Nov. 25 2008 11:23 AM
Robert from NYC

So where is congress and the laws against this? Where are they!!!!

Nov. 25 2008 11:23 AM
Andrew Saunders from brooklyn

Also check your bank statement for erroneous fees. I was charged an atm fee by citibank for taking money out of a citibank atm. They are desperate.

Nov. 25 2008 11:23 AM
Amy from Manhattan

Just wondering, how big is the type on the BoA letter that says the interest rate can jump to 28%?

Could financial institutions that do this be made ineligible for bailout funds, so the federal gov't. can do something about it even though they're located in a state where it's legal?

Nov. 25 2008 11:22 AM
Jon from Glen Cove

wouldn't much of America's financial problem be solved by limiting finance rates to a maximum of say 5%, or even 2% for all loans?

Nov. 25 2008 11:22 AM
david from NYC

Brian, I had a checking account with Commerce Bank the biggest banking crooks in NYC, I had check payment that came in electronically and the bank would usually honor a check if your balance is below $5.00 on this particular day I was not aware my account was minus $0.25 cents they decided to dishoner payment and kept dishonering payment and ended up charging me almost $400 in fees I tried to speak the higher ups in the bank they have ignored me never returned my calls and reported me to the credit agencies.

Nov. 25 2008 11:22 AM
Karen Smith from Tribeca

Question:

I don't ever carry a balance on my credit cards and if possible, I use my AMEX as a debit card which I pay in full monthly (because they're so good at protecting my purchases). Do I need to worry about interest rate percentages or fees?

Nov. 25 2008 11:22 AM
hjs from 11211

sounds like a good deal unless u plan to miss ur payments

Nov. 25 2008 11:22 AM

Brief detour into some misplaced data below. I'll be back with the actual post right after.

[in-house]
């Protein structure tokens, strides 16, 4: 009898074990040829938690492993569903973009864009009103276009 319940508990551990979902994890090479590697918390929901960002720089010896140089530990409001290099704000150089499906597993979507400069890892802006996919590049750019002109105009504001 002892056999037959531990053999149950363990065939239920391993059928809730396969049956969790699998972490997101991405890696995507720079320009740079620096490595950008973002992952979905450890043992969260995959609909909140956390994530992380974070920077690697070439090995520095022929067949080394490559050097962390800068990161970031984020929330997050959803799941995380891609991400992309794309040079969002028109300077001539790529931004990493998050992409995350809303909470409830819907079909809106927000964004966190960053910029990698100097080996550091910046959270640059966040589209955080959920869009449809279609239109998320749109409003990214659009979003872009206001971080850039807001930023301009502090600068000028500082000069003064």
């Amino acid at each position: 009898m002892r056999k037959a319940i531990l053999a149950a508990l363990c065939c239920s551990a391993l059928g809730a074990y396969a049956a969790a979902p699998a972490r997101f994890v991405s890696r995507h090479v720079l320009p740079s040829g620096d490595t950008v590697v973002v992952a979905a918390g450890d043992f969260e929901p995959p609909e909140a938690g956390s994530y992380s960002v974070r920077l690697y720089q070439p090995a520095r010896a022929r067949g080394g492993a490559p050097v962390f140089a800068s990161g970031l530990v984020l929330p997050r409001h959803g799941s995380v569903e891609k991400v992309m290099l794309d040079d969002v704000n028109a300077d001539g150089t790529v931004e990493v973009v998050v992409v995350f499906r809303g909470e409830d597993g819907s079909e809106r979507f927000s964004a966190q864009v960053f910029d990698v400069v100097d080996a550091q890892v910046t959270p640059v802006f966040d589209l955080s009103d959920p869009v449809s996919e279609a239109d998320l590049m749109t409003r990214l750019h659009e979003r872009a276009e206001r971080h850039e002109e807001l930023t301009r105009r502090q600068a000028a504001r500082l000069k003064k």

Voter from Brooklyn

I just had a pretty aggravating phone call with a BoA representative yesterday over semantics. The balance on my card was paid in full last month, but I got a statement this month showing interest supposedly estimated but not calculated into the previous balance because of the date the payment was made. The representative maintained while the total was not “accurate” the account balance reflected on my account was “precise.”
Also, I get convenience checks from BoA twice a month encouraging me to write checks out to cash, which could result in a 28% interest rate if a payment on the cash advance is missed.

Nov. 25 2008 11:21 AM
superf88

This is pretty much the only way that banks can make more money than buying at 5 and lending at 7. (other than bailouts of course)

Nov. 25 2008 11:20 AM
Sherry from Jersey City

Hey,
I just checked my last credit card bill...and WNYC charged me for my membership fee 3 times!!!

Nov. 25 2008 11:20 AM
Jon from Glen Cove

The other trick they use is that even with regular payments , they change the due date on you! Happened to me with automatic transfers from CitiBank ot Citifinancial. Once even claiming that my Saturday electronic payment from Citibank did not clear Citifinancial until MOnday, even though Citibank already debited the amount on Saturday!!

Nov. 25 2008 11:20 AM
Louisa McCabe from Brooklyn

Our Amazon Visa has quietly gone up to 44% APR.

Nov. 25 2008 11:20 AM
Robert from NYC

It's interesting that the right wing holier than thou members or both houses are in cohouts [sp?] with these sharks and after Jesus threw the money lenders out of the temple and usury is one of the seven cardinal sins. How ironic and low is that!!

Nov. 25 2008 11:18 AM
Wendy Wilson from New Jersey

My mother had that credit protection from Bank of America and when someone stole BOA checks from her and cashed them at BOA over a period of 18 months, BOA refused to help us at all. We had to identify the fraudulent checks, pay for the copies and work through their bureaucracy. They ended up denying the claim because my somewhat befuddled mother had not reported the problem when it first started. They are not on my happy customer list. I transferred my credit card to someone else (probably equally problemmatic).